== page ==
I love movies. I love writing about them. Hope you like reading what I write.
As much as it shames me, to the best of my knowledge I have not seen an episode of David Suchet’s version of Poirot. I know, burn me at the stake of classic murder mystery television.
Murder on the Orient Express is the latest adaptation of the eponymous thriller story by Agatha Christie, this time directed by Kenneth Branagh and starring him as Hercules Poirot and pretty much every major star in the world right now as the guests upon the Orient Express. Of course, because Poirot is on the train, during the night, one of the passengers is murdered and it is up to the great Belgian sleuth to discover the culprit.
The trailer for this film got me more excited than I have been for other thrillers recently. It was one of the few times in which I was excited due to the people in front of the camera rather than the people behind.
Penelope Cruz, Willem Dafoe, Judi Dench, Olivia Coleman, Josh Gad, Derek Jacobi, Leslie Odom Jr, Michelle Pfeiffer, Daisy Ridley and (doing a performance that can be described as at least trying) Johnny Depp are among the passengers.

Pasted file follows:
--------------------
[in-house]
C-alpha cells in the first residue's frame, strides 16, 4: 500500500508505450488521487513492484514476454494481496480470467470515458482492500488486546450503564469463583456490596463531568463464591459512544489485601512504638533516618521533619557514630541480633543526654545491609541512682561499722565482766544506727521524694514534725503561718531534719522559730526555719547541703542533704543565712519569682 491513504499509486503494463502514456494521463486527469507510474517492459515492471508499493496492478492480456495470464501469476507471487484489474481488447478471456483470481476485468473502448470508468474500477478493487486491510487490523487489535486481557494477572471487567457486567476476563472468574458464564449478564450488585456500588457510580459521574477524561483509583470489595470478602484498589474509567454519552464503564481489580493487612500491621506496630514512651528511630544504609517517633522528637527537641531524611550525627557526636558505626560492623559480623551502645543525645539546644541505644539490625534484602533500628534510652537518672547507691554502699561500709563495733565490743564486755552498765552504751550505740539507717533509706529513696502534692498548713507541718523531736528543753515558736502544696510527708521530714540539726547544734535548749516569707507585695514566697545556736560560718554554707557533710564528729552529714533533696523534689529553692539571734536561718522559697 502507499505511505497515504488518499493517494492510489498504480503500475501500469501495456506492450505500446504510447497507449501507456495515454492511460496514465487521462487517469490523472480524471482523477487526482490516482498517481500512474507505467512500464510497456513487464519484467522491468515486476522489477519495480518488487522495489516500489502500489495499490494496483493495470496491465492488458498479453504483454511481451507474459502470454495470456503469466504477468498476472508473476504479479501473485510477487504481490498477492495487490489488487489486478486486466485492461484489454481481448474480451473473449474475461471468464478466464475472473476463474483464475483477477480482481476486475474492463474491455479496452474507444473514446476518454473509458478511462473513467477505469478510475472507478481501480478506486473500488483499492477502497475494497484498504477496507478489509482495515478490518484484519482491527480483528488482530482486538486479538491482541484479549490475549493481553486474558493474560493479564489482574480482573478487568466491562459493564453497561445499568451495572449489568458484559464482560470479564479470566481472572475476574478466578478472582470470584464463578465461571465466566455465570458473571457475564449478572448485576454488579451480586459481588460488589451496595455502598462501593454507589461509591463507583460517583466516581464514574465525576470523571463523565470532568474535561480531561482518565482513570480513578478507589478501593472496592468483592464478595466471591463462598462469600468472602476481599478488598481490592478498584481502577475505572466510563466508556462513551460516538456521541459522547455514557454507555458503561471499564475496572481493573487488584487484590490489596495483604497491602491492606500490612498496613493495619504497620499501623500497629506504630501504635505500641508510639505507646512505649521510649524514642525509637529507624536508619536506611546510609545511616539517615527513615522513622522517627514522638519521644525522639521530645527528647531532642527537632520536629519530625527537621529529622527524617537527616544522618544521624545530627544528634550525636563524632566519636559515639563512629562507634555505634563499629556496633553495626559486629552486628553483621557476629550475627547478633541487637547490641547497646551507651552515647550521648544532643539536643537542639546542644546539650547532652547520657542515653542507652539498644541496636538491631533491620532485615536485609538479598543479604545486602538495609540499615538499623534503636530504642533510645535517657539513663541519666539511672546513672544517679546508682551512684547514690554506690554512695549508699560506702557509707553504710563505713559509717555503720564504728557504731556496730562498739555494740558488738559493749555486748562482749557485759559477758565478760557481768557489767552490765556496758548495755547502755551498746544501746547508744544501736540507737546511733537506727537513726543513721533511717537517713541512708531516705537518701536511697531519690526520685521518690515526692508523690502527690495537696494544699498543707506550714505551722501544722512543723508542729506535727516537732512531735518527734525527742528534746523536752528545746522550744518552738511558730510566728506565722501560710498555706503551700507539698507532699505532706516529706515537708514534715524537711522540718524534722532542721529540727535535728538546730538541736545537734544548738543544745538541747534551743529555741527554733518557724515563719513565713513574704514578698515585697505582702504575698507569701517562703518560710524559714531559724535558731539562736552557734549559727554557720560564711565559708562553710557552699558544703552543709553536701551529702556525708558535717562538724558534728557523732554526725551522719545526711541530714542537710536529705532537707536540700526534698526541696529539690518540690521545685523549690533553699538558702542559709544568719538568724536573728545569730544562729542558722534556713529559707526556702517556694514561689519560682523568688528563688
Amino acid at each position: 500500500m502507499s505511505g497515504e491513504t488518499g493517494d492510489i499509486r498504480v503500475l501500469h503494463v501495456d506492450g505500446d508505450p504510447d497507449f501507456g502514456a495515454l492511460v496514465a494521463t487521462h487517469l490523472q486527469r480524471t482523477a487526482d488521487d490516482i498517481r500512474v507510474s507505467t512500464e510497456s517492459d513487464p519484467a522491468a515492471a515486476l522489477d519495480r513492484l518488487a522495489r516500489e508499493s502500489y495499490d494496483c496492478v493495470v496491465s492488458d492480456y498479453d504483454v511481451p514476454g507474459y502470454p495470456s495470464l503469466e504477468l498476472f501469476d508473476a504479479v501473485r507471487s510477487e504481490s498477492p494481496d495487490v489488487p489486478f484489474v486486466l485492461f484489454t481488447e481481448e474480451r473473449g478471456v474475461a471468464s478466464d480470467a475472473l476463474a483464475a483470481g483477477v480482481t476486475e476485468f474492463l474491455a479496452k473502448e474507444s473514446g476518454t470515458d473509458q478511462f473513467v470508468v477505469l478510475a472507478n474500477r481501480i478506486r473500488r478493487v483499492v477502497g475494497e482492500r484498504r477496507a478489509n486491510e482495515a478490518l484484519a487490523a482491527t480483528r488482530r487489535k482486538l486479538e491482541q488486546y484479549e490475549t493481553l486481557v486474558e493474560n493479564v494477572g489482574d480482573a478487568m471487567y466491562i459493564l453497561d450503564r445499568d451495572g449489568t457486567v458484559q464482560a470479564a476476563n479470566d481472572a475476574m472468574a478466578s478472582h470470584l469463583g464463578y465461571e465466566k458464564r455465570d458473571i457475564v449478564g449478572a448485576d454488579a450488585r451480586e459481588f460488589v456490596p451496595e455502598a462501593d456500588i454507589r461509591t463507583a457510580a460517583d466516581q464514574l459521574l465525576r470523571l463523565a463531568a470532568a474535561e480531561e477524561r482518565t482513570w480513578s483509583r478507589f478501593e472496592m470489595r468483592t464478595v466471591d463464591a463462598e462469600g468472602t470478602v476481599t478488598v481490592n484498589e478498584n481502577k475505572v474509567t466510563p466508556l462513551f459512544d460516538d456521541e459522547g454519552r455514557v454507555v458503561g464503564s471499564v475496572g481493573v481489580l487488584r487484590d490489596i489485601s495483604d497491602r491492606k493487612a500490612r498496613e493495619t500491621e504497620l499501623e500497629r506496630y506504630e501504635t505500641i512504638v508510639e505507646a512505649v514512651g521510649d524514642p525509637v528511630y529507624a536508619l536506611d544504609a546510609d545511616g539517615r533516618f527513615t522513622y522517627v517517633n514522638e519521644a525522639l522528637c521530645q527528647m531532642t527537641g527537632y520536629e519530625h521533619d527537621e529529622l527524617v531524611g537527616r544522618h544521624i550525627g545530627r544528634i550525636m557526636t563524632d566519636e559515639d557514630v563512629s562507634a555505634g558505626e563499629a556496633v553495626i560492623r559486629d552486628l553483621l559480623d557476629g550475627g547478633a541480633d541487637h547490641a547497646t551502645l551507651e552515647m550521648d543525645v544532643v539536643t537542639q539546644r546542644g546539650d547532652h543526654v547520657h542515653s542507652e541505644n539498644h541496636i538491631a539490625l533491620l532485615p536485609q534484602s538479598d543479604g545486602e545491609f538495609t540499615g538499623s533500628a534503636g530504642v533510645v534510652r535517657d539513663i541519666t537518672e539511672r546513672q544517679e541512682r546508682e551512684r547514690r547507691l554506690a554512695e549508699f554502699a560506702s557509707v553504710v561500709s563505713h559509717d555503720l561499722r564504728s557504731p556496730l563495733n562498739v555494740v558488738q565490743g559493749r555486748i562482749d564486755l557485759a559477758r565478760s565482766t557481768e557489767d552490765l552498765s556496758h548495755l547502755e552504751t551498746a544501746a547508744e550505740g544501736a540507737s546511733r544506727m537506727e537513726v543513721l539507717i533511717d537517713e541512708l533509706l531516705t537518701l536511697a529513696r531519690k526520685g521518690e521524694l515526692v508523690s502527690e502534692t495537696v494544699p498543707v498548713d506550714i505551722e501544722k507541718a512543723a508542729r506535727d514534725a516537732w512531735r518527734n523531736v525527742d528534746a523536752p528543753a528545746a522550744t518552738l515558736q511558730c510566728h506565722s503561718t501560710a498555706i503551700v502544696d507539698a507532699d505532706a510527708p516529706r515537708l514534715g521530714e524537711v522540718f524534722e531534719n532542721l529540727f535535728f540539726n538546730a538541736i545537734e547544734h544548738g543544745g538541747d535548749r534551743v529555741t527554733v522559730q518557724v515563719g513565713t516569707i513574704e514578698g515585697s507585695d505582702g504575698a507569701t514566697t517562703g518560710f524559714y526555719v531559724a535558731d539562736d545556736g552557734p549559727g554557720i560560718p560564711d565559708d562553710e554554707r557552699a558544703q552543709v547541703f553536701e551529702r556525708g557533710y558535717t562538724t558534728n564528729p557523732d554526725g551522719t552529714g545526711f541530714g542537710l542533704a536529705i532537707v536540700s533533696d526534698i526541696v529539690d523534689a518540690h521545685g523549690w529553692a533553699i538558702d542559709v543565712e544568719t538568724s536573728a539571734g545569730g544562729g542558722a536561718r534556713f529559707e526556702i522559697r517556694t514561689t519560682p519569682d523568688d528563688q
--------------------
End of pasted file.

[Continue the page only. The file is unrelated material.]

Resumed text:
Ensemble films I can get behind. The danger though is the possibility that these famous faces might distract from the rest of the film. This fortunately is not as much of an issue as might have happened, due to the relatively balanced nature of the cast of characters. I say relatively as Olivia Coleman, for my money the greatest actress of our age, is woefully underutilised, though she does shine in the few moments she is permitted to do something.
Kenneth Branagh does like to make his films like the theatre from which he was born. The performances he brings out are pretty over-the-top at times and there is a flair for the dramatic in whatever he does. This is not by any means a bad thing. His own acting here is utterly sublime as a new, enormously moustached Poirot that I would love to see more from.
The problem that really bugged me through the beginning of the movie is the tremendous clip at which everything moves. Characters and situations are set up way too fast. Moments don’t get a chance to sink in. There were times when I genuinely couldn’t tell what was happening as the camera swirled around and around.
Once we were on the train, the elements come together and Kenneth becomes a great director again, always finding the right places to place a scene within this tight space and pulling out the best from his cast.
This is a mystery I would be hard-pressed to say people will not enjoy.
Recommended Scenario: If you want a classic mystery with a modern thriller sensibility.